“I like writing about people on the margins,” says Hudson. “People who only want to see the pretty sides of life, well that is just a lie. The people that seem the prettiest is a lie too. I learned that being a middle school guidance counselor. There was a lot of superficial show that was not real. We grow up and start telling the family secrets and realize how crazy we are. Stories of other people can also make you feel better about your own life or realize you aren’t alone.”
Hudson often writes about self-absorbed women who stick to their men, no matter how rotten he is. “I have come across many kids who were set aside because their mama was giving all of her attention to a man,” says Hudson. “Sometimes the children need the man to go away, but mama isn’t paying attention.”
After the encouragement of a high school English teacher, Hudson majored in creative writing. One of her first stories was published in Penthouse after winning an international short fiction contest judged by the likes of Kurt Vonnegut, Jr. and Toni Morrison and agents began to call. She wrote her first novel and it received good comments. “They told me to make some changes and they would take another look at it, but I never did,” says Hudson. “I got scared and thought it was too fast and it didn’t feel right. If I put myself out there in a big way, people would tear me to shreds. I quit writing and came here to teach English and Spanish and eventually became a school guidance counselor.”
Years later, good friend and writer Sonny Brewer forced her out from under her rock and into writing again. “My writing is better than it was back then,” says Hudson. “I have more life experiences and perspective. I can see things more clearly.”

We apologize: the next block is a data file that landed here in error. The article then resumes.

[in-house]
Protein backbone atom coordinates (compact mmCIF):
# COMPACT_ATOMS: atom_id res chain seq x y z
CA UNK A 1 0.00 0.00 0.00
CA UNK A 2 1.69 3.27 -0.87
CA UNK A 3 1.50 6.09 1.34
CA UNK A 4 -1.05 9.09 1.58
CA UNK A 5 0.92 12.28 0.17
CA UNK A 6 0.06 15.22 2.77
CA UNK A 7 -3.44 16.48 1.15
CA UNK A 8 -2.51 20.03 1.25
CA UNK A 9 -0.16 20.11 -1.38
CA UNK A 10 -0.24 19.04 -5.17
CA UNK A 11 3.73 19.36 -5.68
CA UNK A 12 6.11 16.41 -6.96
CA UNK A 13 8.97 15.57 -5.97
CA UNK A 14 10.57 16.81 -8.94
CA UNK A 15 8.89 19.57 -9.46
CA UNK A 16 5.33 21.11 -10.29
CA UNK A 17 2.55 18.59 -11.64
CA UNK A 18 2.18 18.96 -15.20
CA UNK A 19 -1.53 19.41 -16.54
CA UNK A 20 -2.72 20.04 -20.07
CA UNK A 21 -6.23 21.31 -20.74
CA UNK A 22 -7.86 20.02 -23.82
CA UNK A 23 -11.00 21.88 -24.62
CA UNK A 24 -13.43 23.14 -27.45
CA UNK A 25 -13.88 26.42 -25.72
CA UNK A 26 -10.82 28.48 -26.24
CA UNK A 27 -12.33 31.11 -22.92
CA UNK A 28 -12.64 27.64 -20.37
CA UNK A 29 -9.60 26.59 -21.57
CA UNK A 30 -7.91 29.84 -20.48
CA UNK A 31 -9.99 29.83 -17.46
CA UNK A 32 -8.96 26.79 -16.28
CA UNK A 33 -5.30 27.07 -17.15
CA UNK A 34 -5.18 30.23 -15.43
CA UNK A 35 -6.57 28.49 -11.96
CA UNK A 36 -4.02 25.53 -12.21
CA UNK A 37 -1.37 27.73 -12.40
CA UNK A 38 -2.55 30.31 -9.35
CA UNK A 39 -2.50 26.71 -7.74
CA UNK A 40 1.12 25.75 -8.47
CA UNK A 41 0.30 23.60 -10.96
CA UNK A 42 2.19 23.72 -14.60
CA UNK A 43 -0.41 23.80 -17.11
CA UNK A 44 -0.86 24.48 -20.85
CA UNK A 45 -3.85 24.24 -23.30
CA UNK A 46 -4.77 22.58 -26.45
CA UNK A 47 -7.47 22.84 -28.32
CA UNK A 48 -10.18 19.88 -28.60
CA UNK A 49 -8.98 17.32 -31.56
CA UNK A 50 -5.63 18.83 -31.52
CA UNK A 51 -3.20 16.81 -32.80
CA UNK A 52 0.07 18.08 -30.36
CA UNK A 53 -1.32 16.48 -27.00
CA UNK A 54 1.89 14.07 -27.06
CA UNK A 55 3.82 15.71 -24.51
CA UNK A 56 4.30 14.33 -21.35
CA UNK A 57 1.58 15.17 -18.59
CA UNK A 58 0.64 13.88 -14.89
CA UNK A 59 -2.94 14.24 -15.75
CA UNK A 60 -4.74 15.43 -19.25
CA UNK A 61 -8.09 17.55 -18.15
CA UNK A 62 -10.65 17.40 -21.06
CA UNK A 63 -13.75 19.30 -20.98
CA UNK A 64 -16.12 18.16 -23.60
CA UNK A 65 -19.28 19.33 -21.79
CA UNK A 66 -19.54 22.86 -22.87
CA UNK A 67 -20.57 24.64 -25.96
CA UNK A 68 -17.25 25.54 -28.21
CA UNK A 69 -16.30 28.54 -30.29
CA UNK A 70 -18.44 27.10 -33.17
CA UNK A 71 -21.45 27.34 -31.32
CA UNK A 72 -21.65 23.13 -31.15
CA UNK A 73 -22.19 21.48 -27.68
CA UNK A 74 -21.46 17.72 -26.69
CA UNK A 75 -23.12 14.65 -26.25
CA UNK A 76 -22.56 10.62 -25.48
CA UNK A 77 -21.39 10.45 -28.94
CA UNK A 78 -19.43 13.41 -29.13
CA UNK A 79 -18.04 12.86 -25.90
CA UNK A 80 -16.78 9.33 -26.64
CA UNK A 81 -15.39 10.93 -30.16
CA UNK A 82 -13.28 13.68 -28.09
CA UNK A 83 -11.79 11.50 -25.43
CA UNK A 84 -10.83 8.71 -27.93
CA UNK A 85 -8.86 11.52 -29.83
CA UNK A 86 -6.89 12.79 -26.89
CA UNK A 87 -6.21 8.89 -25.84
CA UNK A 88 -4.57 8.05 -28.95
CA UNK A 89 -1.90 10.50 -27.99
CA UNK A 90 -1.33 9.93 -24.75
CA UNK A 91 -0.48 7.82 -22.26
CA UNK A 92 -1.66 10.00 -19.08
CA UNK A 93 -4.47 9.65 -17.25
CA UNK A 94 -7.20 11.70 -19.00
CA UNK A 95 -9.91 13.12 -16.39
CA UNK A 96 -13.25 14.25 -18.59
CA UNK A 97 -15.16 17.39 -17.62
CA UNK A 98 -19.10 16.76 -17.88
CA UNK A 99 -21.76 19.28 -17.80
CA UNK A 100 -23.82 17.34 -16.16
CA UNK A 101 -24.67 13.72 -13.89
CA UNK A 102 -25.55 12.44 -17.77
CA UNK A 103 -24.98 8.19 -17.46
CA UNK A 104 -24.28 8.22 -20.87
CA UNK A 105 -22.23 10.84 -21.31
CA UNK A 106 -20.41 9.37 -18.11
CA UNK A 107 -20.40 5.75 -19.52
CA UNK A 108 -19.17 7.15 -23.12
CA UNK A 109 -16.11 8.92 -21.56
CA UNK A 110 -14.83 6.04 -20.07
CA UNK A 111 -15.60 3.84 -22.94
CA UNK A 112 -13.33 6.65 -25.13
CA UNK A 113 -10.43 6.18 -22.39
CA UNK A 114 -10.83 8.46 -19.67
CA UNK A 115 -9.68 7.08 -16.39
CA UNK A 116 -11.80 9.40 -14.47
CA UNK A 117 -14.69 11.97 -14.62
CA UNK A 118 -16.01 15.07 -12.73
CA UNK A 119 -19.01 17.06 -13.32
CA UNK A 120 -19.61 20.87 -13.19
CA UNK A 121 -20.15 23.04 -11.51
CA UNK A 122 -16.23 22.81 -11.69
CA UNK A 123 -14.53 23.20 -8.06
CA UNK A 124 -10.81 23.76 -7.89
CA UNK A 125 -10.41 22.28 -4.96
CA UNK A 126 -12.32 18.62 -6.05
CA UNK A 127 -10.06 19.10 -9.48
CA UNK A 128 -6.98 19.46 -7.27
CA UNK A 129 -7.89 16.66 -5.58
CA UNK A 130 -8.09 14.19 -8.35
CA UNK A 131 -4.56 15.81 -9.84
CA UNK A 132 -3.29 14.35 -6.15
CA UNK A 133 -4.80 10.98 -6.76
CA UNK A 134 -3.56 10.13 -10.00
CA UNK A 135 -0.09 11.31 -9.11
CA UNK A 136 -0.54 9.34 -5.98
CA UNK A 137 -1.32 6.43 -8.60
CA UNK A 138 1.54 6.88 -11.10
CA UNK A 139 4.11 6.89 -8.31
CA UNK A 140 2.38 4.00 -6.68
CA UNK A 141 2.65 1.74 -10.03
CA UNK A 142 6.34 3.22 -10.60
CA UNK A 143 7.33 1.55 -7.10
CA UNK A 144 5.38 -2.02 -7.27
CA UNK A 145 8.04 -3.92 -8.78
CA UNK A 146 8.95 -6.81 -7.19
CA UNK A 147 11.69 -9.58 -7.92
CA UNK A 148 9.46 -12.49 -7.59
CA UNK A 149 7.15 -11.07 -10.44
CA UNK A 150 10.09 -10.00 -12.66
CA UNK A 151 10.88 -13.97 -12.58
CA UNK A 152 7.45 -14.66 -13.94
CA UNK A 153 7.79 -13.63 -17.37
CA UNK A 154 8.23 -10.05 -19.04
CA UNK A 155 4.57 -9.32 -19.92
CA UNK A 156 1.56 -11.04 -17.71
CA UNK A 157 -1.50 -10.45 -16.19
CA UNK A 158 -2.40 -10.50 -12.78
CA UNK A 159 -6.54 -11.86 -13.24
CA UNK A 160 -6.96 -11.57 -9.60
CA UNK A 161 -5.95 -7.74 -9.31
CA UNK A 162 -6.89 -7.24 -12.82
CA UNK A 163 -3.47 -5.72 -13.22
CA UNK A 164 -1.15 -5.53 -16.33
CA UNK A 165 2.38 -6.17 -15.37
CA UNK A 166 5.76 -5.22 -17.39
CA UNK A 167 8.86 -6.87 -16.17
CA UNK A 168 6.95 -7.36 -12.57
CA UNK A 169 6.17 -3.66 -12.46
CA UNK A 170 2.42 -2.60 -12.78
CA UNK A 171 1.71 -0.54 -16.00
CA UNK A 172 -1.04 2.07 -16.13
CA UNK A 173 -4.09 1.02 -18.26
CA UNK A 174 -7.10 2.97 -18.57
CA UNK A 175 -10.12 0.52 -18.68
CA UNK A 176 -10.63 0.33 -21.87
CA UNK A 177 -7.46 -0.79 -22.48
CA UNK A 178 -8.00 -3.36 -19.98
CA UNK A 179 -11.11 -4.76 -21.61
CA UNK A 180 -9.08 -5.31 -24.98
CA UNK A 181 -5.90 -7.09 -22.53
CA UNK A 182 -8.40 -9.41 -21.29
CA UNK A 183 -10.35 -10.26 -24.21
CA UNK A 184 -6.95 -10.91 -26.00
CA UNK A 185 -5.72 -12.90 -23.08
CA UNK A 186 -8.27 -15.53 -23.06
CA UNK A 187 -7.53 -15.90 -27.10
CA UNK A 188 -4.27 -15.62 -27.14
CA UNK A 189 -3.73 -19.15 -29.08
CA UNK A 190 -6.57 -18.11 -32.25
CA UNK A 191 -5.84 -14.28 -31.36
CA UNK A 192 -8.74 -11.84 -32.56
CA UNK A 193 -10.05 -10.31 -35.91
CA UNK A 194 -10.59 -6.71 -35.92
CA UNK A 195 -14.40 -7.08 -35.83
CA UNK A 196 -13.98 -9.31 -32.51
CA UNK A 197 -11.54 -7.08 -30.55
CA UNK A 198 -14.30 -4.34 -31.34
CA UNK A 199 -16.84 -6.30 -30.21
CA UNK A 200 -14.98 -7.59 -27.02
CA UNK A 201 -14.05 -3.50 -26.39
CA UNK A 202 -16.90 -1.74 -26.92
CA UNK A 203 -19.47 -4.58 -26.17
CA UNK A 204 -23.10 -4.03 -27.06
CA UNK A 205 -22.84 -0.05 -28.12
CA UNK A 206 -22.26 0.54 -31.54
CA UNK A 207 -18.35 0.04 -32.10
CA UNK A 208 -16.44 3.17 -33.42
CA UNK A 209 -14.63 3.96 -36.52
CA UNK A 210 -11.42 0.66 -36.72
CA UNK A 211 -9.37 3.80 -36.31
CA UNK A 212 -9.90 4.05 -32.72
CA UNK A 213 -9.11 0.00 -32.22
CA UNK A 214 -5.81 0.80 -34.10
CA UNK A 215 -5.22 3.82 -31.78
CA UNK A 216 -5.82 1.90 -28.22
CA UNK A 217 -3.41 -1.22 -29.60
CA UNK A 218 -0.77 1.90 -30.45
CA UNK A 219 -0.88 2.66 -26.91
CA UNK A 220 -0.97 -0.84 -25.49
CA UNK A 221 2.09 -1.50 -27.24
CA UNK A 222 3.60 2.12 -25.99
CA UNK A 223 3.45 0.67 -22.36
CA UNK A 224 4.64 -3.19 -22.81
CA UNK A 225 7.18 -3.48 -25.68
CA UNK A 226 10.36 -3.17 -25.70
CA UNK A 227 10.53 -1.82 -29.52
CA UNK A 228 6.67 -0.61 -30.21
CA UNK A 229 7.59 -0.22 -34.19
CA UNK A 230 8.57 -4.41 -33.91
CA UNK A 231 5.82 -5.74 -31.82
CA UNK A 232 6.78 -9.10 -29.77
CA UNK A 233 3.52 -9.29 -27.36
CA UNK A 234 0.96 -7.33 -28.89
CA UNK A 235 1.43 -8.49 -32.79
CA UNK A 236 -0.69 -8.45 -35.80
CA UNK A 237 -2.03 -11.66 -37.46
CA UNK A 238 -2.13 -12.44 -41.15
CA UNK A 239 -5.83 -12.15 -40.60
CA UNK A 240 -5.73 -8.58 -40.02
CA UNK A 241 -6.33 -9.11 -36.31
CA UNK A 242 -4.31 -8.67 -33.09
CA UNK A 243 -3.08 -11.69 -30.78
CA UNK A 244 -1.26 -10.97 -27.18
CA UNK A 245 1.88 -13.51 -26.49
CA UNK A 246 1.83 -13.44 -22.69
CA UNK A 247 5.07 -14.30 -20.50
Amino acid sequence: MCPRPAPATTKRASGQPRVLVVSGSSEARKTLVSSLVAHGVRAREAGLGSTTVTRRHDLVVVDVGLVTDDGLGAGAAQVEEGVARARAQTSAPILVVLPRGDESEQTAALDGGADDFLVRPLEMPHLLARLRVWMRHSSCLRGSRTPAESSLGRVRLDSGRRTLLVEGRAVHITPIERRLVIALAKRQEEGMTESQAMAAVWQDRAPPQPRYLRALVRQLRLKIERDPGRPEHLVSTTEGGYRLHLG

Hudson writes from her bed, typing the words into her laptop. She describes herself as a lazy writer that does not have to write all of the time. “I am not disciplined, but when I sit down to write, it rolls,” she says. “It is not agony to sit down and write. The effort for me is writing a story and going back through it over and over and adding in descriptions. It usually comes out in chunks over several weeks and it almost never comes out right the first time. Most of the time I have to tinker.”
Hudson ends stories with unanswered questions about characters. “All the Way to Memphis” ends with the main character, Clista, turning the car around and returning home to the husband she murdered. “I don’t know what happened next to Clista,” she says. “I let stories go when I finish them so the reader can do whatever he or she wants. Maybe that was a trick on reality, and maybe she didn’t kill him. Maybe it was a dream and everything is fine and she doesn’t have to have sex with her husband, and he can keep doing whatever he does.”
“I still have a few novels left in me,” says Hudson. “It is good to know that after I catch the bus out of here, there is something left behind for my children and grandchildren to remember me.”
To attend, “Fallen Angels, Women from the Wagon Circled Mind of Suzanne Hudson,” R.S.V.P to firstname.lastname@example.org. “All the Way to Memphis” will be sold that night and it will also be available through Page and Palette in Fairhope and on Amazon.com.0